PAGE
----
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The Emergence of Hydrocephalus After Ventricular Hemorrhage and the Estimation of Intracranial Pressure in Infants

The Emergence of Hydrocephalus After Ventricular Hemorrhage and the Estimation of Intracranial... Abstract Hemorrhage into the ventricles of the brain in infants, especially those of low birth weight, occurring either without known predisposition or more commonly with respiratory distress, is an important and sometimes devastating event in early life and its recognition and treatment are assuming practical importance because the chance for survival in the more severe cases is better than it was formerly. The bleeding takes place as a rule within the first several days after birth and its clinical recognition depends on deterioration in the condition of the child with seizures, fall in hematocrit reading, disturbance of breathing, and other signs.1 The event, however, may go unrecognized. Computerized tomography of the head is ideally suited to establishing the diagnosis of the condition and to the assessment of its extent and the degree of complicating hydrocephalus.2 Volpe, Pasternak, and Allan in this issue of the Journal (see p 1212) describe References 1. Tsiantos A, Victorin L, Relier JP, et al: Intracranial hemorrhage in the prematurely born infant . J Pediatr 85:854-859, 1974.Crossref 2. Krishnamoorthy KS, Fernandez RA, Momose KJ, et al: Evaluation of neonatal intracranial hemorrhage by computerized tomography . Pediatrics 59:165-172, 1977. 3. Korobkin R: The relationship between head circumference and the development of communicating hydrocephalus in infants following ventricular hemorrhage . Pediatrics 56:74-77, 1975. 4. Williams J, Hirsch NJ, Corbet AJS, et al: Postnatal head shrinkage in small infants . Pediatrics 59:619-622, 1977. 5. Salmon JH; Normal pressure hydrocephalus (Hakim's Syndrome) . N Engl J Med 283:1228-1229, 1970.Crossref 6. Matson DD: Neurosurgery of Infancy and Childhood . Springfield, Ill, Charles C Thomas Publisher, 1969, p 934. 7. Sidbury JB: The importance of lumbar puncture in intracranial hemorrhage of the new-born: Report of a case with recovery . Arch Pediatr 37:545-553, 1920. 8. Munro D: Cerebrospinal fluid pressure in the newborn . JAMA 90:1688-89, 1928.Crossref 9. Levinson A: Cerebrospinal fluid in infants and children . Am J Dis Child 36:799-818, 1928. http://www.deepdyve.com/assets/images/DeepDyve-Logo-lg.png American Journal of Diseases of Children American Medical Association

The Emergence of Hydrocephalus After Ventricular Hemorrhage and the Estimation of Intracranial Pressure in Infants

American Journal of Diseases of Children , Volume 131 (11) – Nov 1, 1977

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Publisher
American Medical Association
Copyright
Copyright © 1977 American Medical Association. All Rights Reserved.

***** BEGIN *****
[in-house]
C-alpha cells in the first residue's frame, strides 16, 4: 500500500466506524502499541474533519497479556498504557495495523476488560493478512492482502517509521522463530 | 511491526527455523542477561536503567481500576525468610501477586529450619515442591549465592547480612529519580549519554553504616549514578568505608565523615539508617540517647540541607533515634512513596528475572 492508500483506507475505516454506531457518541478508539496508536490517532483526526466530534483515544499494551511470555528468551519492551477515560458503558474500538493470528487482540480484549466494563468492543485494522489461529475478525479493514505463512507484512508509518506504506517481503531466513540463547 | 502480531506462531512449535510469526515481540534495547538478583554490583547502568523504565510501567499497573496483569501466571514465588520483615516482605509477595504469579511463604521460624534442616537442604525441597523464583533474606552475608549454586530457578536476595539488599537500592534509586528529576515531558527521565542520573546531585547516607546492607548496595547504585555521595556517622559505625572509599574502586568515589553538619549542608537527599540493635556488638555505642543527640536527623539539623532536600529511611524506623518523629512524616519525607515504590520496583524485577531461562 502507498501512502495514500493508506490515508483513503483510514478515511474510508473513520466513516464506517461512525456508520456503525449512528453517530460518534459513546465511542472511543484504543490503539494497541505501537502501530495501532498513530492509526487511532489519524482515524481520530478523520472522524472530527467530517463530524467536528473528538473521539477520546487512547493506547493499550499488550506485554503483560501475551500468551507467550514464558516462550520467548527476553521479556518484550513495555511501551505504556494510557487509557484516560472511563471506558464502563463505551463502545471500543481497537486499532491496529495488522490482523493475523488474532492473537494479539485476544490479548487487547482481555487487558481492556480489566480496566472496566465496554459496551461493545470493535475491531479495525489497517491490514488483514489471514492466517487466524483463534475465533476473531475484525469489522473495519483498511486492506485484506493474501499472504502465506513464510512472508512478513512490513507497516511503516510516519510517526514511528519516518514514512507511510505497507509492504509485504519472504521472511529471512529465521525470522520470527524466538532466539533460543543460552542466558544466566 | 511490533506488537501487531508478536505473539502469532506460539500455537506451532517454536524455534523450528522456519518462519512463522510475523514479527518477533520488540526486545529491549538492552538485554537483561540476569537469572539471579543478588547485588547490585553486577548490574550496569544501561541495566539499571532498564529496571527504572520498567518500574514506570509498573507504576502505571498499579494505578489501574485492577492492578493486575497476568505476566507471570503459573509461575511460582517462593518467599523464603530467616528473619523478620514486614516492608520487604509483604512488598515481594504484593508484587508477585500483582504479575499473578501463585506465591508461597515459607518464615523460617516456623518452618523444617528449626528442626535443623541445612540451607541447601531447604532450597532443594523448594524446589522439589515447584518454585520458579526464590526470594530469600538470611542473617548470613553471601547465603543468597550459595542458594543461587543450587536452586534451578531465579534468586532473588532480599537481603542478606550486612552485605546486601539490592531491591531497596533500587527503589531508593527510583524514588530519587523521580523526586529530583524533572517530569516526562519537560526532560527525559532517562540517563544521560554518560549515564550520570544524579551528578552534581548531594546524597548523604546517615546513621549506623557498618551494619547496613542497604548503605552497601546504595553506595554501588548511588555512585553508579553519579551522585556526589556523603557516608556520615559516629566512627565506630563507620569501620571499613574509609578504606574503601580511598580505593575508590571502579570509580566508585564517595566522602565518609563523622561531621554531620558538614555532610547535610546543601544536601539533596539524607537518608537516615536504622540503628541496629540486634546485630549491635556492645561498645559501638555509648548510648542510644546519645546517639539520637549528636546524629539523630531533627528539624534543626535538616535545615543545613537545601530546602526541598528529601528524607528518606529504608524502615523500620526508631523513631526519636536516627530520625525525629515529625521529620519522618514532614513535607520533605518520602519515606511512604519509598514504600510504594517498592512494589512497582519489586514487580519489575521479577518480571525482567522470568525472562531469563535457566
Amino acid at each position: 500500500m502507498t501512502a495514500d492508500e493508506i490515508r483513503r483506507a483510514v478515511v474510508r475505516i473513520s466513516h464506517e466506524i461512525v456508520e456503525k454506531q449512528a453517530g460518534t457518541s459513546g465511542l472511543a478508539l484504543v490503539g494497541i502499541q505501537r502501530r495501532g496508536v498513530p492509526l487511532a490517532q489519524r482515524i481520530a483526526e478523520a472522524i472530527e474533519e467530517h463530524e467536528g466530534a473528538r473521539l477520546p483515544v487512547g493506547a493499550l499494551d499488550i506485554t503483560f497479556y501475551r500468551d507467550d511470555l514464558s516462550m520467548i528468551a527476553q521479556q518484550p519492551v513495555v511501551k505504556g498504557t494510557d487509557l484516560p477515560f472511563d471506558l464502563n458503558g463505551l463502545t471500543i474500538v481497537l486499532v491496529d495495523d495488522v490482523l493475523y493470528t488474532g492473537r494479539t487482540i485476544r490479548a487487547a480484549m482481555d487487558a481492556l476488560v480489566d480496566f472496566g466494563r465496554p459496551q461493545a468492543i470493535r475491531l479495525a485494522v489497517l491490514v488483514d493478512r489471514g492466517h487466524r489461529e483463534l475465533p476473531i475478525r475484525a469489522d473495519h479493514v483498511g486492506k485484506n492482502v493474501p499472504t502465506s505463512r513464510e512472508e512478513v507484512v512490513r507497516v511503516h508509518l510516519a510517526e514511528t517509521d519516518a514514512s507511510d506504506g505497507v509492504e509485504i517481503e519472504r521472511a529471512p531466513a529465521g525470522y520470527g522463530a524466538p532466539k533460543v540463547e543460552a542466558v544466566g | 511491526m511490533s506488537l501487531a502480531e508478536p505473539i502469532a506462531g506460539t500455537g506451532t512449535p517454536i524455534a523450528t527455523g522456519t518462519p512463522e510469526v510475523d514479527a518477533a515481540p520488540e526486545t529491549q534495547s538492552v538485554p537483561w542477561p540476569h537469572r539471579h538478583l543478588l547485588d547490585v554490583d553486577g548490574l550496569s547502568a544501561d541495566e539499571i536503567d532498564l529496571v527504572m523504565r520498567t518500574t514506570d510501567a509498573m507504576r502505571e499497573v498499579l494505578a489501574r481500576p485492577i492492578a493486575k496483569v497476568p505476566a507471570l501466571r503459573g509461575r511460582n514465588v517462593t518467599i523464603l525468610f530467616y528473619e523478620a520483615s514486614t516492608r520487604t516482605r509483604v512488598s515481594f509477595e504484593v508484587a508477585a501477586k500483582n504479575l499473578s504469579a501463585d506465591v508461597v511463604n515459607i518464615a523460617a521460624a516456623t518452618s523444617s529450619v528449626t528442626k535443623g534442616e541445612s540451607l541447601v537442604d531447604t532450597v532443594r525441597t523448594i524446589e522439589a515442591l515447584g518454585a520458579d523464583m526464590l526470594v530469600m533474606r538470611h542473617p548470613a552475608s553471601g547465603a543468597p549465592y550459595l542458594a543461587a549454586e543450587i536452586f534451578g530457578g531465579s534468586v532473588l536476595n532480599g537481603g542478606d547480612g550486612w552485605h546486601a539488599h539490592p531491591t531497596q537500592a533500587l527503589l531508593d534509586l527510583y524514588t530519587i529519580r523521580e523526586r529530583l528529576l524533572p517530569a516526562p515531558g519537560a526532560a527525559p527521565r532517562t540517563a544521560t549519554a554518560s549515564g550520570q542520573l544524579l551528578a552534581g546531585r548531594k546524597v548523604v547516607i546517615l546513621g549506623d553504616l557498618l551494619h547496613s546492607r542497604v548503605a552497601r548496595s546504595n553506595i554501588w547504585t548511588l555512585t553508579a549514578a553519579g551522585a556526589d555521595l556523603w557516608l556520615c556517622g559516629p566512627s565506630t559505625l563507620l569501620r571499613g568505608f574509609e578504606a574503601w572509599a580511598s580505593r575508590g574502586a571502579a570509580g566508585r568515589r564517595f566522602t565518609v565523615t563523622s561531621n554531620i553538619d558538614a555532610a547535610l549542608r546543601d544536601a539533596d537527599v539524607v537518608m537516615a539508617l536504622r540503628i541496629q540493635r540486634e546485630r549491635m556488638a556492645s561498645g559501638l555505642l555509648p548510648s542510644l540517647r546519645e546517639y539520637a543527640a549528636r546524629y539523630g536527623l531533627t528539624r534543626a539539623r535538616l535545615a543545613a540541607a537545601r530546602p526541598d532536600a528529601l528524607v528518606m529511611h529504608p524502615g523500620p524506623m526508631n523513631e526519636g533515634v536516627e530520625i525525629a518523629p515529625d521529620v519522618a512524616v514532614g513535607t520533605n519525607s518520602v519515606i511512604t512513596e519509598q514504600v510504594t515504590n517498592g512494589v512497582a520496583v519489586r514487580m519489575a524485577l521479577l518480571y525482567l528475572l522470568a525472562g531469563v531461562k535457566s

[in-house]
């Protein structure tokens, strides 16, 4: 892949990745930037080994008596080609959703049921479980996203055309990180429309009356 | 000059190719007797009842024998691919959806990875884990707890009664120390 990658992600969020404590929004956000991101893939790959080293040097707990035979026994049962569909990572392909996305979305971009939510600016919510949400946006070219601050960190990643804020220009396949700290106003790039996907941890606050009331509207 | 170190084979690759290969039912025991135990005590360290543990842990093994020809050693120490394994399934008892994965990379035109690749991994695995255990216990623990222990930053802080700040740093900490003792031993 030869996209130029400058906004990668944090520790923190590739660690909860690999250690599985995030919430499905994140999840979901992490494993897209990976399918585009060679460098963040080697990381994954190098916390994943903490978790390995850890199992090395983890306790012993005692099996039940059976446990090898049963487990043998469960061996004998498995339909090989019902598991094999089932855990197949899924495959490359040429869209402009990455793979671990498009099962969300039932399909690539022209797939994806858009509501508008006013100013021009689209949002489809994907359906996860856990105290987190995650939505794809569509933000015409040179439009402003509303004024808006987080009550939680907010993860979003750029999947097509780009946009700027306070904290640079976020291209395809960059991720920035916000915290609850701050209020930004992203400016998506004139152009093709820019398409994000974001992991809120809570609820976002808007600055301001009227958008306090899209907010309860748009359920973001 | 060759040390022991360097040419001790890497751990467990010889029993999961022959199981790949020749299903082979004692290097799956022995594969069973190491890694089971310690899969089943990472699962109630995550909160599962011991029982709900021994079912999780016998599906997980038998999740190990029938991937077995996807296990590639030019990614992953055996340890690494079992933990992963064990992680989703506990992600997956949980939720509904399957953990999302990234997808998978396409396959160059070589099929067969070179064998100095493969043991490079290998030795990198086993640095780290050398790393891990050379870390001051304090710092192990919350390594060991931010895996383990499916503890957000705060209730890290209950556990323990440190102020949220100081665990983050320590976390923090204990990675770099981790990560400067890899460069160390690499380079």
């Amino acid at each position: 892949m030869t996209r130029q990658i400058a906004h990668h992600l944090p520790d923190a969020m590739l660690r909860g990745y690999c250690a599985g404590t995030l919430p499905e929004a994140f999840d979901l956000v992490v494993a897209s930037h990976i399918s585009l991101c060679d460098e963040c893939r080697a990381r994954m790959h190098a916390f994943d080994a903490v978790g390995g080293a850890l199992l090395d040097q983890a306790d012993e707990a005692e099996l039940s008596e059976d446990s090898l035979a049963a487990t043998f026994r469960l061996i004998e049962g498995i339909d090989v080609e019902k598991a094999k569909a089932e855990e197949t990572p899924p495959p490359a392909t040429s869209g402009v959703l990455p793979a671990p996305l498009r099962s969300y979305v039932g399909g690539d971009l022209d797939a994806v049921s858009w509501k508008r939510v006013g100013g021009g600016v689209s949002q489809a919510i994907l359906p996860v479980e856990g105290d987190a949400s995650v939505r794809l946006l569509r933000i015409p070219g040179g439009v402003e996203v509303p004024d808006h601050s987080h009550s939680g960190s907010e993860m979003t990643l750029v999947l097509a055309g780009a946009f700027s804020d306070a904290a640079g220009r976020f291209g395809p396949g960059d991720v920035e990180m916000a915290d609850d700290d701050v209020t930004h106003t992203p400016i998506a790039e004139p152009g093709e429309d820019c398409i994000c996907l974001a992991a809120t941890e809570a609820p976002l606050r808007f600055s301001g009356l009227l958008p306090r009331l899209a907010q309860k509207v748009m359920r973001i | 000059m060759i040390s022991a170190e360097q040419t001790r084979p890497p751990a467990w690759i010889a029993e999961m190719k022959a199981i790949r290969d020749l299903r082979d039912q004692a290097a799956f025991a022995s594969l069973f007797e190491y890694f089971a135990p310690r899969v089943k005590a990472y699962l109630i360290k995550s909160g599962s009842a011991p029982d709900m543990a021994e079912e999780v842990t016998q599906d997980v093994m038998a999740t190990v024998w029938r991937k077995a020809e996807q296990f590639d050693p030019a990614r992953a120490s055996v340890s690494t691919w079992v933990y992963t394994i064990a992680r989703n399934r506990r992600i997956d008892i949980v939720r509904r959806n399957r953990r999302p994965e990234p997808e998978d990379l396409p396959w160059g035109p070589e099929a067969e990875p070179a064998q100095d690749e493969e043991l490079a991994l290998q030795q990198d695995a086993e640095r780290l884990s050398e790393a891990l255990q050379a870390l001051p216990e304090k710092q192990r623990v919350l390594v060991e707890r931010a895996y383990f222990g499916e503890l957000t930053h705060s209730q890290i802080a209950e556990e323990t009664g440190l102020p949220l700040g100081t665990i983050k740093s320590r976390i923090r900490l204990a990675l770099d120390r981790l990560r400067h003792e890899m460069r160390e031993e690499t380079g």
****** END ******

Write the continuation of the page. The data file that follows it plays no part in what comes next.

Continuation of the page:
ISSN
0002-922X
DOI
10.1001/archpedi.1977.02120240021002
Publisher site
See Article on Publisher Site

Abstract

Abstract Hemorrhage into the ventricles of the brain in infants, especially those of low birth weight, occurring either without known predisposition or more commonly with respiratory distress, is an important and sometimes devastating event in early life and its recognition and treatment are assuming practical importance because the chance for survival in the more severe cases is better than it was formerly. The bleeding takes place as a rule within the first several days after birth and its clinical recognition depends on deterioration in the condition of the child with seizures, fall in hematocrit reading, disturbance of breathing, and other signs.1 The event, however, may go unrecognized. Computerized tomography of the head is ideally suited to establishing the diagnosis of the condition and to the assessment of its extent and the degree of complicating hydrocephalus.2 Volpe, Pasternak, and Allan in this issue of the Journal (see p 1212) describe References 1. Tsiantos A, Victorin L, Relier JP, et al: Intracranial hemorrhage in the prematurely born infant . J Pediatr 85:854-859, 1974.Crossref 2. Krishnamoorthy KS, Fernandez RA, Momose KJ, et al: Evaluation of neonatal intracranial hemorrhage by computerized tomography . Pediatrics 59:165-172, 1977. 3. Korobkin R: The relationship between head circumference and the development of communicating hydrocephalus in infants following ventricular hemorrhage . Pediatrics 56:74-77, 1975. 4. Williams J, Hirsch NJ, Corbet AJS, et al: Postnatal head shrinkage in small infants . Pediatrics 59:619-622, 1977. 5. Salmon JH; Normal pressure hydrocephalus (Hakim's Syndrome) . N Engl J Med 283:1228-1229, 1970.Crossref 6. Matson DD: Neurosurgery of Infancy and Childhood . Springfield, Ill, Charles C Thomas Publisher, 1969, p 934. 7. Sidbury JB: The importance of lumbar puncture in intracranial hemorrhage of the new-born: Report of a case with recovery . Arch Pediatr 37:545-553, 1920. 8. Munro D: Cerebrospinal fluid pressure in the newborn . JAMA 90:1688-89, 1928.Crossref 9. Levinson A: Cerebrospinal fluid in infants and children . Am J Dis Child 36:799-818, 1928.

Journal

American Journal of Diseases of ChildrenAmerican Medical Association

Published: Nov 1, 1977

References